27 May 2008


This long passage from “The Roads Round Pisa,” one among Isak Dinesen's Seven Gothic Tales, is for three of the most beautiful women in the world, all of whom I know to read this blog: one who goaded me to this with Simone Weil, one who recently wrote about a game of dress-up that made me ache with longing for home, and one who recently lent me an excellent book containing lore about a gentleman's handkerchiefs.

Behind a cut, because it's long ....

The reader unfamiliar with Isak Dinesen may find this passage informed by a few observations:

  • Seven Gothic Tales, Dinesen's first book, was originally published in 1934.
  • “Isak Dinesen” was a male nom de plume which Baroness Karen von Blixen-Finecke adopted, fearing that as a woman she would not be published.
  • The passage takes place at a roadside inn in Pisa sometime hazily around the late 19th century. “Count Augustus von Schimmelmann, a young Danish nobleman of a melancholy disposition” has been talking to a young Italian carriage-driver. “The boy seem to feel that he had here met a brother of the unhappy Danish Prince [Hamlet], and to open his heart to the stranger on this account.“ At this point, the two have been talking about the Italian's reasons for abandoning poetry in favour of the study of astronomy.

“.... I want to turn to the infinity of space, and from what I have heard it seems to me that the roads of the planets and stars, their elipses and circles within the infinite space, must have the power to turn the mind into new ways. Do you not think so, Signore?”

Augustus thought of the time, not many years ago, when he had himself felt the spheres his right home. “I think,” he said sadly, “that life has its law of gravitation spiritually as well as physically. Landed property, women—” He looked out through the window. On the blue sky of the spring evening Venus stood, radiant as a diamond.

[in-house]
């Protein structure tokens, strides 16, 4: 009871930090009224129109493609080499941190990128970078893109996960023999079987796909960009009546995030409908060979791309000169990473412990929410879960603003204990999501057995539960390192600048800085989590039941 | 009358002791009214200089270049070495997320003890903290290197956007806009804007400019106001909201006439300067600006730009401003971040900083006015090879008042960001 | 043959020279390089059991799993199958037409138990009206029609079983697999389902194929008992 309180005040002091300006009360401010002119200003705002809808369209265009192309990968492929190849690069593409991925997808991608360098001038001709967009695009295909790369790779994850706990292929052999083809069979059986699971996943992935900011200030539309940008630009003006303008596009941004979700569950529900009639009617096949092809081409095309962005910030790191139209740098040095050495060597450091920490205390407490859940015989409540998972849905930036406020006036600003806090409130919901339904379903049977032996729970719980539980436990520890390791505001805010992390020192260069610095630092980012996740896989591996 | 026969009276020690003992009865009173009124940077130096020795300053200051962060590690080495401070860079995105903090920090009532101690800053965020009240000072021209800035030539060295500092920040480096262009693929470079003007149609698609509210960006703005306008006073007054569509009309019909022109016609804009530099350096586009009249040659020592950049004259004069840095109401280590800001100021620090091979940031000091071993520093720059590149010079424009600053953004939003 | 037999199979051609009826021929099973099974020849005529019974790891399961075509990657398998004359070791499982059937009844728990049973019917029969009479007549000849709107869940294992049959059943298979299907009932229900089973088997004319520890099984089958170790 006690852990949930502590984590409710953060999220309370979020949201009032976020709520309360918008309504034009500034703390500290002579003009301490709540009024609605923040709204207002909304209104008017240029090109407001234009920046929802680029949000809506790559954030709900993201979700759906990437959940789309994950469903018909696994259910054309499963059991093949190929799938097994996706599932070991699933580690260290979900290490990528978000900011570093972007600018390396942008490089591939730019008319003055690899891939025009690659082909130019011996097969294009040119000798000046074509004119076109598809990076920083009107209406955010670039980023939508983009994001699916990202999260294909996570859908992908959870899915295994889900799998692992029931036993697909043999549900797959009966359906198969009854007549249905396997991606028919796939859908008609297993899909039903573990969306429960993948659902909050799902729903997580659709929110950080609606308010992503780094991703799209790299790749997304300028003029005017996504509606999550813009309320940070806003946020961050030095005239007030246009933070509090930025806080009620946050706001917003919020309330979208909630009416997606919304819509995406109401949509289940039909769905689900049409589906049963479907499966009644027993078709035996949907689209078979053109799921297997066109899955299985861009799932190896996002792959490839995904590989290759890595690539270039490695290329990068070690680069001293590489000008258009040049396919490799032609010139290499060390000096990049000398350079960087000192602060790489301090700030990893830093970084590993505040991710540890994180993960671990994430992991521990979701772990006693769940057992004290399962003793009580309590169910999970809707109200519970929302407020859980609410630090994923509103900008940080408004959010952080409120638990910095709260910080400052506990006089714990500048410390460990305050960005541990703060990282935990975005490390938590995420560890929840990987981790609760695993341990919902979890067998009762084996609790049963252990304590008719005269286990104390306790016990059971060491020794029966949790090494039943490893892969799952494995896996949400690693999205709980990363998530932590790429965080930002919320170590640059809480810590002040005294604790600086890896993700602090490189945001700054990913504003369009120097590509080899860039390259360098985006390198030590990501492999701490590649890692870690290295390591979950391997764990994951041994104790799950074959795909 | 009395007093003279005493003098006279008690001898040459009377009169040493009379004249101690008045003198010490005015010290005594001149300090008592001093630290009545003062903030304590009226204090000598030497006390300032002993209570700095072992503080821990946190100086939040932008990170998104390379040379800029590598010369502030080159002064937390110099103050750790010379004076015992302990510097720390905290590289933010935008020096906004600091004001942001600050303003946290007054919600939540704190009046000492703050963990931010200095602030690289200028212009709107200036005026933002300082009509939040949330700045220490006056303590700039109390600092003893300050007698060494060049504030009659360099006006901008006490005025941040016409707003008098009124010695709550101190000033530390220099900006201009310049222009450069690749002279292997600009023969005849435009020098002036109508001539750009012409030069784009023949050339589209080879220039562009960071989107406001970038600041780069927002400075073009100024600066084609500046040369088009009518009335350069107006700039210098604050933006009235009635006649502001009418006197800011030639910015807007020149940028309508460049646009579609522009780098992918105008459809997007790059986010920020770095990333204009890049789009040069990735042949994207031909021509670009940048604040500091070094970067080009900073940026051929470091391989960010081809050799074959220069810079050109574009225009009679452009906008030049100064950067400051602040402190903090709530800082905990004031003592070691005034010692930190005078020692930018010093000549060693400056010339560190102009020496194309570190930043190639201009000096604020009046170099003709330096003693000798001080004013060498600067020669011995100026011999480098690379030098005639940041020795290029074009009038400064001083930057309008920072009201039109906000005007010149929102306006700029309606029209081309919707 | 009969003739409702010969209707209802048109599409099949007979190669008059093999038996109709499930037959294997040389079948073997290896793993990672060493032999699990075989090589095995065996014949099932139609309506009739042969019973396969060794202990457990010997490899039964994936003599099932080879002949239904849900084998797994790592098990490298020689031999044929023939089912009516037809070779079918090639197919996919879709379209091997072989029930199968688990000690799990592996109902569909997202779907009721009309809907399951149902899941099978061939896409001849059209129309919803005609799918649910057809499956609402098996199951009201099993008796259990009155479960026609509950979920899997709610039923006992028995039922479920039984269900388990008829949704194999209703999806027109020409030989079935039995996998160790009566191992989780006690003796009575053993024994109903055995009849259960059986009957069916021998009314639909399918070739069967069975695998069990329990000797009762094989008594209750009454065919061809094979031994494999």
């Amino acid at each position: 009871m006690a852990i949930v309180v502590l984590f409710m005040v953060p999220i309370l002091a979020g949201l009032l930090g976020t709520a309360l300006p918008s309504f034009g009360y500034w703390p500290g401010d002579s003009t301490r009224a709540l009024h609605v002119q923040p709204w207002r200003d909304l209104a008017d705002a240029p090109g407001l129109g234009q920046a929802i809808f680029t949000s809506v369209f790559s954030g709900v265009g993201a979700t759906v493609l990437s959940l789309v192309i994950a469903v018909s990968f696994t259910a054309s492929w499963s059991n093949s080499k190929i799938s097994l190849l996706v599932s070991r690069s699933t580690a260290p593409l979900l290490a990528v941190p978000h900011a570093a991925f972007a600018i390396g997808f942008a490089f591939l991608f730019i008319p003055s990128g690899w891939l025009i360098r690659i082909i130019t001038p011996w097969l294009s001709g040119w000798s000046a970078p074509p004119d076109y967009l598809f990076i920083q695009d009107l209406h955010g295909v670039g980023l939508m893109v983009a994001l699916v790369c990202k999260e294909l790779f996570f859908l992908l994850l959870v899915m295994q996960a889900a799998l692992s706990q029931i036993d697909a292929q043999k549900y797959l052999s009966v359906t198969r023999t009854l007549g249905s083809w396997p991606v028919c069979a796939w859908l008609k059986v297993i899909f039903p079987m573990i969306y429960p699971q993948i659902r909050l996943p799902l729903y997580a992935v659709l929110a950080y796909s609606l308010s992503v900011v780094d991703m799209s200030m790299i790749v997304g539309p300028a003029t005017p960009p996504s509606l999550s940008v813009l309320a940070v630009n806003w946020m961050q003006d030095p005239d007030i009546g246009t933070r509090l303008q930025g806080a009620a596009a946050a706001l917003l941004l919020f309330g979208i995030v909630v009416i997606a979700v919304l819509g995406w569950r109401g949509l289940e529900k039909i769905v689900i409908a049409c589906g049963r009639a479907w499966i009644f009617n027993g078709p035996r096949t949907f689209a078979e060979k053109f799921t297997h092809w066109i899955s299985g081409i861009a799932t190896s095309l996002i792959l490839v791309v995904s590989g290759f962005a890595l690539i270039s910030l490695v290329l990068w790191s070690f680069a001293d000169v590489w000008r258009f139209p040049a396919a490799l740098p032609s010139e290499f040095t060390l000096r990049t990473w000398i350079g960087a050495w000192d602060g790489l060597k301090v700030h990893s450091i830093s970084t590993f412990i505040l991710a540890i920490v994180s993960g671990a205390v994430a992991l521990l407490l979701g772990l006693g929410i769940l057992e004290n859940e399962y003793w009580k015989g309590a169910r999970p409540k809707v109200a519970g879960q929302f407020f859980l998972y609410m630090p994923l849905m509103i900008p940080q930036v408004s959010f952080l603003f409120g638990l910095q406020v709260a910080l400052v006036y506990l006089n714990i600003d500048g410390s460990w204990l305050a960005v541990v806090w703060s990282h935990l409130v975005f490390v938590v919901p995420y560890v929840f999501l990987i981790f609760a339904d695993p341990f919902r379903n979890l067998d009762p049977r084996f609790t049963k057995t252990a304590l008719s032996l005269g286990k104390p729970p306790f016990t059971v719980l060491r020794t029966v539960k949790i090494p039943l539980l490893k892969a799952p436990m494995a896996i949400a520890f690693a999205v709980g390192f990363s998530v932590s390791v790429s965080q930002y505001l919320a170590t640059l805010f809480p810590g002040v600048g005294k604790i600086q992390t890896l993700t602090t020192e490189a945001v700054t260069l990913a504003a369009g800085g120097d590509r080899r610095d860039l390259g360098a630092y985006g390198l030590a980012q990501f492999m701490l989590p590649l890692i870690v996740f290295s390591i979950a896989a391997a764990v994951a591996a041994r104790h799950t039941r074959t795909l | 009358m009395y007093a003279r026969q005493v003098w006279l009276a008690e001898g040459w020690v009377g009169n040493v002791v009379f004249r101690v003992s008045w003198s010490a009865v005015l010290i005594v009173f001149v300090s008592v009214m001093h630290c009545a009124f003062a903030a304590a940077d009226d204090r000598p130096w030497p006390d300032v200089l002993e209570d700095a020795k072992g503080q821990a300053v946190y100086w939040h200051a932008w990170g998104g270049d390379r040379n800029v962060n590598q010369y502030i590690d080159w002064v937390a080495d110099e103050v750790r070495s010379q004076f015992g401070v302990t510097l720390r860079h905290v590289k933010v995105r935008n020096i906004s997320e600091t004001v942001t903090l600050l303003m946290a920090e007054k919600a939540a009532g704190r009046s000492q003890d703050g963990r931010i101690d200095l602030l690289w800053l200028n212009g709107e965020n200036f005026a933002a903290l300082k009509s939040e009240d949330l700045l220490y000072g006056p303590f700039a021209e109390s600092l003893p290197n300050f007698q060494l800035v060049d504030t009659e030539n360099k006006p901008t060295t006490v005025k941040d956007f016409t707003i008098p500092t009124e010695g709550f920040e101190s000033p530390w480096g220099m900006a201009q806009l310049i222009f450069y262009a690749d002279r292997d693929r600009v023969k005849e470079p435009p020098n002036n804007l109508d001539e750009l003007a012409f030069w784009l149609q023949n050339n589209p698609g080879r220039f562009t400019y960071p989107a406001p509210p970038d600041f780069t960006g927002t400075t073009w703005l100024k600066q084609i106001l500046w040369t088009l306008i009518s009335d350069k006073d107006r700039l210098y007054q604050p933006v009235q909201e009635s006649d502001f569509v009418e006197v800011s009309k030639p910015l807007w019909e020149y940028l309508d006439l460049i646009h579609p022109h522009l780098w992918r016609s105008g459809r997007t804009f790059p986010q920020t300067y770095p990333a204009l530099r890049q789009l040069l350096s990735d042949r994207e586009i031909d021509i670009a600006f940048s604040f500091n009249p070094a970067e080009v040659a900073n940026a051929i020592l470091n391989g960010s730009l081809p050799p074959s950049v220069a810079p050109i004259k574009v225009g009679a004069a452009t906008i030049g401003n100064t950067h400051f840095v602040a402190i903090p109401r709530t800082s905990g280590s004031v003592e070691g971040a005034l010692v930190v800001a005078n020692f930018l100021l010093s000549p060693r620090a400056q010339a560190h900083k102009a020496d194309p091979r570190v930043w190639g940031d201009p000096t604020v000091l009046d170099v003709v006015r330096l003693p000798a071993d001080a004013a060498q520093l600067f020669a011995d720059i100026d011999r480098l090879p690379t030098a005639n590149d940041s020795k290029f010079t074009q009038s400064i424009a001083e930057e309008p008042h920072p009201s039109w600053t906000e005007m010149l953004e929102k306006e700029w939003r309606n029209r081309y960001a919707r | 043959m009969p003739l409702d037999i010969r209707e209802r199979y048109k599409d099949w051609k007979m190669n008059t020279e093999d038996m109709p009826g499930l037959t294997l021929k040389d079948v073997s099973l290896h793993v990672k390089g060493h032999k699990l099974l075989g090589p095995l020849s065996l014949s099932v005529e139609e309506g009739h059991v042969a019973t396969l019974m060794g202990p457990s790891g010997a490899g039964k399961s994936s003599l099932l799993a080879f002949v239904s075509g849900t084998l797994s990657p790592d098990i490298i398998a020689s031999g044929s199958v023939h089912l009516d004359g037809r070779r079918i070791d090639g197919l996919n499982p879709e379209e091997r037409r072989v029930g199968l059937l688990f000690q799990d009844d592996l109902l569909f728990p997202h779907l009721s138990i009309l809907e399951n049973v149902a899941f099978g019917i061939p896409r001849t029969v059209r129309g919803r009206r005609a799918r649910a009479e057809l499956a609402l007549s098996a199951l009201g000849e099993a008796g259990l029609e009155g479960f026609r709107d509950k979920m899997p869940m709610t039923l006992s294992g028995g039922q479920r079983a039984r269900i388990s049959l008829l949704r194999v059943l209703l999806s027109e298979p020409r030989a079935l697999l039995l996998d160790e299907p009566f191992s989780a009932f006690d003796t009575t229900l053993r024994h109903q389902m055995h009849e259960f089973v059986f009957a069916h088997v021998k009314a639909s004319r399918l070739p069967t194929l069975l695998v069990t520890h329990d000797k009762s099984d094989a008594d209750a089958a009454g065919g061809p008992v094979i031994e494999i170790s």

The boy turned toward him. “You do not,” he said, “really think that I am a man? I am not, and under your favor, I am happy not to be. I know, of course, that great work has been achieved by men, but still I think that the world would be a more tranquil place if men did not come in to break up, very often, the things that we cherish.

Augustus became confused to find that he had been treating a young lady as a boy, but he could not apologize for it, as it was not his fault. He made haste to introduce himself and to ask if he could be of any assistance to her on her journey. The girl, however, did not alter her manner toward him in the least, and seemed quite indifferent to any change in his attitude toward her which her information might have caused. She sat in the same position, with her slender knees crossed under her cloak and her hands folded around one knee. Augustus thought that he had hardly ever talked to a young woman whose chief interest in the conversation had not been the impression that she herself was making on him, and he reflected that this must be what generally made converse with women awkward and dull to him. The way in which this young woman seemed to take a friendly and confident interest in him, without apparently giving any thought to what he thought of her, seemed to him new and sweet, as if he suddenly realized that he had all his life been looking for such an attitude in a woman. He wished that he could now himself keep away from the conventional accent of male and female conversation.